Translating Evidence Into Practice: The Incorporation of Graduate Nursing Students' Lived Experience of Their First Semester Into a New Student Orientation Program

Thursday, 15 July 2010: 8:50 AM

Wendy J. Waldspurger Robb, PhD, RN, CNE
Nursing Department, Cedar Crest College, Allentown, PA

Learning Objective 1: summarize the lived experience of graduate nursing students' first semester of graduate school.

Learning Objective 2: describe strategies to translate data from the lived experience exercise into the Graduate Nursing Student Orientation Program.

Despite the best efforts of well-meaning nurse educators to assist new students who begin a graduate nursing program acclimate to the demands of graduate school, students in the first semester of a new Master of Science in Nursing program appeared to be stressed, anxious and overwhelmed. An introductory research course class exercise invited students to describe the lived experience of being a nursing graduate student. Students were encouraged to use any and all mediums they desired to capture their true lived experience including pictures, prose, poems, music and reflective narratives. Students were instructed to include only the information they felt comfortable sharing with peers in class.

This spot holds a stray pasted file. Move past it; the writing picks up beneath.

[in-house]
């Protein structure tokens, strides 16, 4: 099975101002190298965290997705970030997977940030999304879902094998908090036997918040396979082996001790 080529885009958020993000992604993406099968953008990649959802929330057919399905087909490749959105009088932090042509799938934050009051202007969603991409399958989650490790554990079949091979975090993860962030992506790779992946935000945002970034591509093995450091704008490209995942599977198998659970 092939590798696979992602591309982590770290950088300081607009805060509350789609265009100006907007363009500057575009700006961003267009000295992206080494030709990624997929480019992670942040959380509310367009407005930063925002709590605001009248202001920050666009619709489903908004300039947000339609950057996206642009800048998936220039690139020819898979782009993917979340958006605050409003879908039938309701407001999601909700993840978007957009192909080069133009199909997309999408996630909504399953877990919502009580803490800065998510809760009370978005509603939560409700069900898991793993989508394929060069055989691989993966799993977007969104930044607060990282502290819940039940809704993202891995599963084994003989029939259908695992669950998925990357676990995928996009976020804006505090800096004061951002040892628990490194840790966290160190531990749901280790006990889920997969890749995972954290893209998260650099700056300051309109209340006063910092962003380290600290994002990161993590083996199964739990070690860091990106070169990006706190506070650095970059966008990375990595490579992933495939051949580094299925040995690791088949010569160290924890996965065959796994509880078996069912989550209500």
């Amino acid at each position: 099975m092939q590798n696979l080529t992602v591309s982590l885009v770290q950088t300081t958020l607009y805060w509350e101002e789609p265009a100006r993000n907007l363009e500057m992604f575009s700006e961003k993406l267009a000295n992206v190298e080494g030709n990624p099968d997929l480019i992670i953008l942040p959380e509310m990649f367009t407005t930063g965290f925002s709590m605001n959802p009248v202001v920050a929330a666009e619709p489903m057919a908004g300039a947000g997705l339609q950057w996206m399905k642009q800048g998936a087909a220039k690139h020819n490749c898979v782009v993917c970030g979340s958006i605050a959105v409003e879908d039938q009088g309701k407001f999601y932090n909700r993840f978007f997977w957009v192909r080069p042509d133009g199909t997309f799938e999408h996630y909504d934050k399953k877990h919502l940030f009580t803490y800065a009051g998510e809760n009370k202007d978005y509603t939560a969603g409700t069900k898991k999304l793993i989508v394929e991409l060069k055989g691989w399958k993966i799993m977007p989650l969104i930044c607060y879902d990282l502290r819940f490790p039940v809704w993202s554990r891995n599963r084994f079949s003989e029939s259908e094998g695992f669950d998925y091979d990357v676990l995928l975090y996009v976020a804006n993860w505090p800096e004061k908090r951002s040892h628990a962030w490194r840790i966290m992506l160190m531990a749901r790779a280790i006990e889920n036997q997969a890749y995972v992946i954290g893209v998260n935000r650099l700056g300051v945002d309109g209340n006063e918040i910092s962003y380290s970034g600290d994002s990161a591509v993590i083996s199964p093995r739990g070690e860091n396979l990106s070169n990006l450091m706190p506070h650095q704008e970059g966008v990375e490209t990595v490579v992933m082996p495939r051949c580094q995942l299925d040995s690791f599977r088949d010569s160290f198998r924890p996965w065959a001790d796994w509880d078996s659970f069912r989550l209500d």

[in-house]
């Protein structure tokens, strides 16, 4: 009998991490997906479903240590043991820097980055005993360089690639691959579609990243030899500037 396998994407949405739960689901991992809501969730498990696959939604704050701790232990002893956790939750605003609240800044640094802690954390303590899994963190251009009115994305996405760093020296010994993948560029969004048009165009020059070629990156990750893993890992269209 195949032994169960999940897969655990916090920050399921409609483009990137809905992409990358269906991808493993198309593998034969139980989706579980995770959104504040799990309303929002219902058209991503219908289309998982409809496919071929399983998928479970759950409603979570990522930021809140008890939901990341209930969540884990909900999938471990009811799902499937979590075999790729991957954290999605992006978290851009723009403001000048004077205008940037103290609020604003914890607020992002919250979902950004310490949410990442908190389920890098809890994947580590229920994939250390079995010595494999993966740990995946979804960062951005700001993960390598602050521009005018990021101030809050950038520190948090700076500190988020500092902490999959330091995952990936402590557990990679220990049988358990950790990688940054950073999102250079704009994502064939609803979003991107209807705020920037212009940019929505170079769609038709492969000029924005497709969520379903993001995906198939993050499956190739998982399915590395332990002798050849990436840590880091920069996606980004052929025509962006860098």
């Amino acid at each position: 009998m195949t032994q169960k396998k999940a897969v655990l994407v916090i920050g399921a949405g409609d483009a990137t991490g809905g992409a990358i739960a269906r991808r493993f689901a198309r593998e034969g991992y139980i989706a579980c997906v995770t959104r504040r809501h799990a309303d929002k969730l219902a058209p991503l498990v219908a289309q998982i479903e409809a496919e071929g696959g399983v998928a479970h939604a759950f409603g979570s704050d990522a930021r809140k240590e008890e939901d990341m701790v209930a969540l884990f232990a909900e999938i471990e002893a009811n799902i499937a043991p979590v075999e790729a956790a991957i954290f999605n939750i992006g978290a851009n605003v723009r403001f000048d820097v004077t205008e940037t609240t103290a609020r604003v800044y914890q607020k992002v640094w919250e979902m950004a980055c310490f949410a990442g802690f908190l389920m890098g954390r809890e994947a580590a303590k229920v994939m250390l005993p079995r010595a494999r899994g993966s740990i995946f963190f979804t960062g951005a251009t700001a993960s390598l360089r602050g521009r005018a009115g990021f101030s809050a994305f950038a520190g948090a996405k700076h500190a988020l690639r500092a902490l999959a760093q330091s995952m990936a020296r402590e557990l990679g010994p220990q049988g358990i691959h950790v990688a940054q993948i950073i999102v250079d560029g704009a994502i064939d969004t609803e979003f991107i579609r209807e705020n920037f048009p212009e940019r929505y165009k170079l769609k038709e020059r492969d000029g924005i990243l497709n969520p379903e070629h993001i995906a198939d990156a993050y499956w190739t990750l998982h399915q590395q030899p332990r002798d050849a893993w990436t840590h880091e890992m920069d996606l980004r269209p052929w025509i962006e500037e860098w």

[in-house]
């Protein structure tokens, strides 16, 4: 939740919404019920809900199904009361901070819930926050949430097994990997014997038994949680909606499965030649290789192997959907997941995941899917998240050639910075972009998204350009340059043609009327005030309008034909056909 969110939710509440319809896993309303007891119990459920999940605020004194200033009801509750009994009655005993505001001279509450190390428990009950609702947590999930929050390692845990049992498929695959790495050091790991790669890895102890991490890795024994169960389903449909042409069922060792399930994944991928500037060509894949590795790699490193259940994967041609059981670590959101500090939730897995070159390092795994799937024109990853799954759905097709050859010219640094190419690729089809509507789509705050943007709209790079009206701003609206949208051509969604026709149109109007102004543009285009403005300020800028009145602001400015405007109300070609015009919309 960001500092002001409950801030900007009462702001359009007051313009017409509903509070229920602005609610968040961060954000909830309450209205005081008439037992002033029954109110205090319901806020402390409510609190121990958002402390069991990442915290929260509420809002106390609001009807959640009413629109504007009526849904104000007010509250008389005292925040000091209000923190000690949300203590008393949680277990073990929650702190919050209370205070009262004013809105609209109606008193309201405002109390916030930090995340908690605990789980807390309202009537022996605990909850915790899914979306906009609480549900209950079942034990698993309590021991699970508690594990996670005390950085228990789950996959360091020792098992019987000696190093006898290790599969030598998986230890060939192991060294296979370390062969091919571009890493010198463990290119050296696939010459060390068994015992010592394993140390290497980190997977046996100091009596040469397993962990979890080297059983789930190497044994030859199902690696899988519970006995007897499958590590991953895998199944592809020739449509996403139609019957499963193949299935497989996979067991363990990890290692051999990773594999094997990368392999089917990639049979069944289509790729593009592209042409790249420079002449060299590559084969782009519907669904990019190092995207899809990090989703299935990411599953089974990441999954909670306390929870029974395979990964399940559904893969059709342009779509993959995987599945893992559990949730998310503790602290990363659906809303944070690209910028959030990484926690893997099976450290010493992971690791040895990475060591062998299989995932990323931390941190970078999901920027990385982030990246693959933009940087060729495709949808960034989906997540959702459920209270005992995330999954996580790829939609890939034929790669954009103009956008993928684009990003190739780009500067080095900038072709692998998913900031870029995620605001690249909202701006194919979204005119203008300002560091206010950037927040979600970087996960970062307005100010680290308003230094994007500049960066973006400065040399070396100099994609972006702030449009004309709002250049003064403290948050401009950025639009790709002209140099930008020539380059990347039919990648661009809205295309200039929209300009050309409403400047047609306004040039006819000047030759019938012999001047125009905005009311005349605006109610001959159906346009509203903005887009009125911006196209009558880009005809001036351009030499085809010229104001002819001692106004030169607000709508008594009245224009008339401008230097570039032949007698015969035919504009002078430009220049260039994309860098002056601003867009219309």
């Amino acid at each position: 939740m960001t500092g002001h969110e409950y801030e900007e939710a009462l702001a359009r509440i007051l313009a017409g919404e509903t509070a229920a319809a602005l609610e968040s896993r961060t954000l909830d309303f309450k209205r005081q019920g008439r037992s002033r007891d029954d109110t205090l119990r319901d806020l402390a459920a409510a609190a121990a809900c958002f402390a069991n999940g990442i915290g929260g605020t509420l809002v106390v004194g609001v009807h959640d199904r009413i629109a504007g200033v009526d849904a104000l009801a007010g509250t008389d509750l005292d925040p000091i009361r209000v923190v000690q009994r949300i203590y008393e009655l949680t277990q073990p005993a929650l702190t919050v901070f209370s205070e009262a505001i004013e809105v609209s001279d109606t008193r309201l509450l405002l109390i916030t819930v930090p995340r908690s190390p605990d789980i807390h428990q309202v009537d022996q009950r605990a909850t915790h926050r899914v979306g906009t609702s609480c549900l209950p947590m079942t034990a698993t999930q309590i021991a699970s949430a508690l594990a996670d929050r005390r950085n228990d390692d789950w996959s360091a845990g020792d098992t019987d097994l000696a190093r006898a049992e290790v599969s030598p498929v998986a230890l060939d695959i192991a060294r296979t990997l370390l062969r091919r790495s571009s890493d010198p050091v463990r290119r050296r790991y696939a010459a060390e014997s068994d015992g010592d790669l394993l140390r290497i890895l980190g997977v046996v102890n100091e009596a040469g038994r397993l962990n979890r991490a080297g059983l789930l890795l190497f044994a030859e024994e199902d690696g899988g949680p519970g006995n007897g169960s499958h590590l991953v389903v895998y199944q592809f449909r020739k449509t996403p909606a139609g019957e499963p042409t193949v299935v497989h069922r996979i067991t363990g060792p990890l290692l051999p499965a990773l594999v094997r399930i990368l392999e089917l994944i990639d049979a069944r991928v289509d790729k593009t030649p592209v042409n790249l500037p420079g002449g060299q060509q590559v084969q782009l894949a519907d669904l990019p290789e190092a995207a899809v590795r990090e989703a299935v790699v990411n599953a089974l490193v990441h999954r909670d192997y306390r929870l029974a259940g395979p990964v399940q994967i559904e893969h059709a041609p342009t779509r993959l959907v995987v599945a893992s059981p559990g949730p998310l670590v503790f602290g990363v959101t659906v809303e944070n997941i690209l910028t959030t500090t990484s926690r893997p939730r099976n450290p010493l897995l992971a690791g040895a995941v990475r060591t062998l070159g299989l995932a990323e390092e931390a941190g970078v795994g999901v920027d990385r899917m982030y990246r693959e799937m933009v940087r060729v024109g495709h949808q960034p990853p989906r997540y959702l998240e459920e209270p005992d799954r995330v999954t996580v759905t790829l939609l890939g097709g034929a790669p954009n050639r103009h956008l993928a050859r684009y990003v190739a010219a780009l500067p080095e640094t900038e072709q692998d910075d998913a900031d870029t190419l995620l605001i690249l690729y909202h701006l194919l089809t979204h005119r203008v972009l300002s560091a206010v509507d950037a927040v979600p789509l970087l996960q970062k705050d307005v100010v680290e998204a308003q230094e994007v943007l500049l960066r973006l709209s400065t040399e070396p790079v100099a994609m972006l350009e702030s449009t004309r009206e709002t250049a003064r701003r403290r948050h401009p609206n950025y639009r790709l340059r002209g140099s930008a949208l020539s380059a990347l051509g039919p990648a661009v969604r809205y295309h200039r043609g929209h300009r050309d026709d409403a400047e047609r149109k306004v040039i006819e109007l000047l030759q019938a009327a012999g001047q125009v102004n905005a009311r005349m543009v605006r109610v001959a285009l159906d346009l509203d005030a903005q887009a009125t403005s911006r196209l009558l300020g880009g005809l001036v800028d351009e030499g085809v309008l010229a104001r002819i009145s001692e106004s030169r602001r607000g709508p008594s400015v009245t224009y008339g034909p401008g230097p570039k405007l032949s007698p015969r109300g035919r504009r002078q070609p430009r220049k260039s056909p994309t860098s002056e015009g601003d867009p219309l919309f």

All submissions were blinded by the instructor prior to distribution to small groups for discussion. During the small group work, students analyzed the data, developed themes and subthemes. Major themes related to increased workload, high expectations of graduate-level work, and managing the demands between school, work, and home life. Group-reported themes were collated on the white board.

This in-class exercise accomplished three goals: a) students gained experience in the qualitative research process specifically, data collection and analysis related to a phenomenologic methodology, b) the exercise acted as a conduit for discussion between faculty and the students who needed to share their feelings of being completely overwhelmed, and c) results were translated into the Orientation Program for in-coming students.

The purpose of this presentation is to share the process, goals and outcomes of a valuable class exercise, and to disseminate common themes related to the lived experiences of first semester graduate nursing students.  The evidence revealed from the graduate nursing students’ qualitative research exercise was disseminated to graduate nursing faculty and translated into practice through the amendment of the Graduate Nursing Student Orientation Program for in-coming students.